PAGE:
e is a streamlined way to get to all those great tools and resources we’ve published. After you have a look through this week’s tools and resources, head on over to get your learn on.
Below you’ll find some first looks at Apple’s new OS, Lion, a guide to taking your business freemium, and tips for creating a successful eBay storefront.
Looking for even more social media resources? This guide appears every weekend, and you can check out all the lists-gone-by here any time.
Why Data Mining Is the Next Frontier for Social Media Marketing The age of social broadcasting is over. It’s time to harness the power of data and target marketing messages more precisely than ever.
Is Developing a Mobile App Worth the Cost? There is a new way to present custom content on Facebook Pages. Tabs and FBML are going away. Get ready to friend iFrames.
The 5 Stages of Apple Rumors The rumors surrounding Apple products follow an interesting set of patterns that seem to reappear every time Apple ramps up for a launch.
The Apple Canvas: 10 Outstanding Works of iOS Art [PICS] Thanks to some great apps that turn iOS devices into digital canvasses, iOwners can create works of art on their touchscreen gadgets. Here are 10 great landscape paintings.
Why Viral Campaigns Can Still Be Challenging for Non-Profits Brands can correlate sales to the success of a viral social campaign, but what if your end goal is to affect change?
Viral Video Stars: Where Are They Now? [COMIC] So you’ve hit it big on YouTube. Now what?
Swipe, Save And Serve: What’s New in Mac OS X Lion [VIDEO] Slated for release this summer, Mac OS X Lion is all about fusing the worlds of Mac OS X and iOS together.
A New Way To Explore Resources on Mashable Mashable Explore is a new channel on the site dedicated to making Mashable’s evergreen guides, how-tos and feature lists easier to discover and explore.
Just How Offensive Is Your Facebook Profile? Socioclean crawls through your Facebook profile photos, groups, and wall posts and alerts you to anything inappropriate.
10 Fascinating YouTube Facts That May Surprise You The average YouTube user spends 15 minutes a day on the site, but how much do we know about the world’s largest video sharing site? Here are 10 factoids…
6 Ways to Design Your Own Jewelry Online Why buy standard department-store jewelry when you can customize your own pieces online for around the same price? Check out these six offerings.
HOW TO: Spend an Entire Year Giving to Charity Why did Carlo Garcia start Living Philanthropic, a one-year, one-man project to donate money 365 days in a row?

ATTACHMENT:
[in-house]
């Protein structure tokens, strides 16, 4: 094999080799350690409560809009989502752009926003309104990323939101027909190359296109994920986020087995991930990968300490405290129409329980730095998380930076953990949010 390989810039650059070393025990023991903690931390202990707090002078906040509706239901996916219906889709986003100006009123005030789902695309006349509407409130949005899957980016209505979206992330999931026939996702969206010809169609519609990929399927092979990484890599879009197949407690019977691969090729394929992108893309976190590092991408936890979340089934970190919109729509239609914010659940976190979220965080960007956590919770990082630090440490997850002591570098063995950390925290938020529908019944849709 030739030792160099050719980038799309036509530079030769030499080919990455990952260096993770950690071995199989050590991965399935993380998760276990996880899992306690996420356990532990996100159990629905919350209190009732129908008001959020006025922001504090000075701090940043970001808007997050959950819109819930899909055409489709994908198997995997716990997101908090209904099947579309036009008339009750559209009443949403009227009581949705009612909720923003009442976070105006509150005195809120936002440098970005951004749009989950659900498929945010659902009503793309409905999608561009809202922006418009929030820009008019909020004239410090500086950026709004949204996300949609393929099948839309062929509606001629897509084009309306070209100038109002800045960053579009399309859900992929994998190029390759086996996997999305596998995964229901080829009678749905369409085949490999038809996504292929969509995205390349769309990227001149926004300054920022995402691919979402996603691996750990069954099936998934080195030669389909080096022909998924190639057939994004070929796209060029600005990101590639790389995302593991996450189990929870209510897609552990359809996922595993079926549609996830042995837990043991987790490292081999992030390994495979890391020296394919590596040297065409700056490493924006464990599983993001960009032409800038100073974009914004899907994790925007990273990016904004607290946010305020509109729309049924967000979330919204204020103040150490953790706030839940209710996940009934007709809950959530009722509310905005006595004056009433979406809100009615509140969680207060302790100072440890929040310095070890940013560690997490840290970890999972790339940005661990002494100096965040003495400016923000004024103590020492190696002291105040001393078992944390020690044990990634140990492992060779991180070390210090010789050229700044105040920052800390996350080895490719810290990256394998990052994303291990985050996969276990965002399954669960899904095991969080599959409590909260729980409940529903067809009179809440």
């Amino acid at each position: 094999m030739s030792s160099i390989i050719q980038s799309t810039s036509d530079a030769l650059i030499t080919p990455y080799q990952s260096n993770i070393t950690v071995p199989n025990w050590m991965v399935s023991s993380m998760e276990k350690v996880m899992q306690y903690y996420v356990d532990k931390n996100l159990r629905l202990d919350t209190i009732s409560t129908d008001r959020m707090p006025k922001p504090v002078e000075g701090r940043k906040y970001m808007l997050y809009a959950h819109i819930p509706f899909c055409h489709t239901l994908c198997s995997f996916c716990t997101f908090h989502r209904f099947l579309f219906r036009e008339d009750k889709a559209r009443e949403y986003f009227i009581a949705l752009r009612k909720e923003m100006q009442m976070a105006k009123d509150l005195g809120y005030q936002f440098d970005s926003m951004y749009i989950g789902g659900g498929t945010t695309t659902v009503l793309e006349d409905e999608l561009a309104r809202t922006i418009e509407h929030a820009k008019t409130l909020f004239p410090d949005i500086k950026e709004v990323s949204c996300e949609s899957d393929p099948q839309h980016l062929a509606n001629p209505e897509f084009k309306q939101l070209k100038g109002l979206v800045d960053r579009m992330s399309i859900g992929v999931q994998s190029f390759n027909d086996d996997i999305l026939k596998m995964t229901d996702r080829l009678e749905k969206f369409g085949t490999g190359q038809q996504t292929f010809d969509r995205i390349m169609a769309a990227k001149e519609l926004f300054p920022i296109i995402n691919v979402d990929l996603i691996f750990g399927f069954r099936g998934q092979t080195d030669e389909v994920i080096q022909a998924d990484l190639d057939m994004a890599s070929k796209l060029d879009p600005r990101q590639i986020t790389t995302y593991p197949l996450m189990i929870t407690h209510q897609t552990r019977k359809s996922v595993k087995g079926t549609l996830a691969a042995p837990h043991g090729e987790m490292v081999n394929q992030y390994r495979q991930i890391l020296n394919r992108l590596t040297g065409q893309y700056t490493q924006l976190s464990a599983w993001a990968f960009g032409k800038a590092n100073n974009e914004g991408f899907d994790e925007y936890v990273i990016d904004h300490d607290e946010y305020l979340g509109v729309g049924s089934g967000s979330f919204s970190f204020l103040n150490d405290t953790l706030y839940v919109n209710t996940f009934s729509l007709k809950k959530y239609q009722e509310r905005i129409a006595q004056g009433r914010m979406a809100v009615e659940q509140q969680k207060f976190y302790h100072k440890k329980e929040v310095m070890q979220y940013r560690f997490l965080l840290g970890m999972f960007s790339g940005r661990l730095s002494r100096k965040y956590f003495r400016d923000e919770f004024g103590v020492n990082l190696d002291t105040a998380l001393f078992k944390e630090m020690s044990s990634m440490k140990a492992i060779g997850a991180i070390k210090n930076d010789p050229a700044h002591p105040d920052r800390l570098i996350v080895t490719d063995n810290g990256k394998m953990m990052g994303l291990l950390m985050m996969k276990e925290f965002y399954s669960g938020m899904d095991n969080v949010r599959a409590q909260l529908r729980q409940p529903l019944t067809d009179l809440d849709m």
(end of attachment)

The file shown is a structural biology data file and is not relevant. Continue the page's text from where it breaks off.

Meet the Newest Member of YouTube’s Billion Views Club: Eminem Only three artists have accumulated 1 billion views on YouTube: Lady Gaga, Justin Bieber, and now Eminem.
How Social Media Is Having a Positive Impact On Our Culture [OPINION] One man’s TMI is another man’s treasure. Here’s a look at all we’ve gained from being constantly connected.
For more social media news and resources, you can follow Mashable’s social media channel on Twitter and become a fan on Facebook.
Tech & Mobile
HANDS ON: The Quietest (Powerful) Computer In The World [PICS] Most computers make noise, but we found one that’s tremendously powerful, yet it’s so quiet we couldn’t tell it was running.
10 Classy Cocktail Apps for Your iPhone If you’re passionate about fancy drinks and have an iPhone, then do we have a treat for you.
21 Free iPhone Apps for Staying Financially Fit in 2011 Here are 21 iPhone apps — all free — to help you stay informed and monitor your finances.
Review: Shape-Shifting Travel Bag Divides Into 3 Pieces [VIDEO & PICS] Today’s travelers need maximum flexibility, and that’s the promise of the Balanzza Truco, a 3-piece modular carry-on bag that stacks together into a size that’s made to fit into most overhead bins.
Rumor Roundup: The MacBook Pro Edition A rundown of all the rumors concerning the 2011 MacBook Pro.
The Influence of Social Gaming on Consoles We connected with gaming industry expert Scott Steinberg to discuss the influence of social upstarts on the console establishment.
HANDS ON: Amazon’s Prime Instant Video Hands-on review of Amazon’s new Netflix competitor, Prime Instant Video.
HOW TO: Use QR Codes for Event Marketing How can QR codes help entertainment brand marketers? Here’s a “brass tacks” breakdown of proven-successful strategies.
How HTML5 Is Aiding in Cross-Platform Development Disparate platforms have created the need for a unified way to develop web and mobile apps. HTML5 might be the answer.
Ruby on Rails: Scaling Your App for Rapid Growth Gowalla CTO Scott Raymond talks about his experiences building a popular web app from the ground up using Ruby on Rails.
The Future of Your Wireless Home Network Nearly everything in your future home will be web-enabled. Here’s a look at the broadband and Wi-Fi tech that will power the “connected house.”
Thunderbolt: Everything You Need To Know What? Yet another PC connection? When you take a look at Thunderbolt, you’ll see that it’s going to be a welcome addition.
First Look: Mac OS X Lion [SCREENSHOTS] Mac OS X Lion was released to Mac developers Thursday. Here are some screenshots of the upcoming version of Apple’s operating system.
10 Top Cases for Your 7-Inch Tablet [PICS] Whether you’re toting a Samsung Galaxy Tab, a Dell Streak 7, or hoping to get your hands on one of the 7-inch tablets announced at CES, we’ve got a case for you.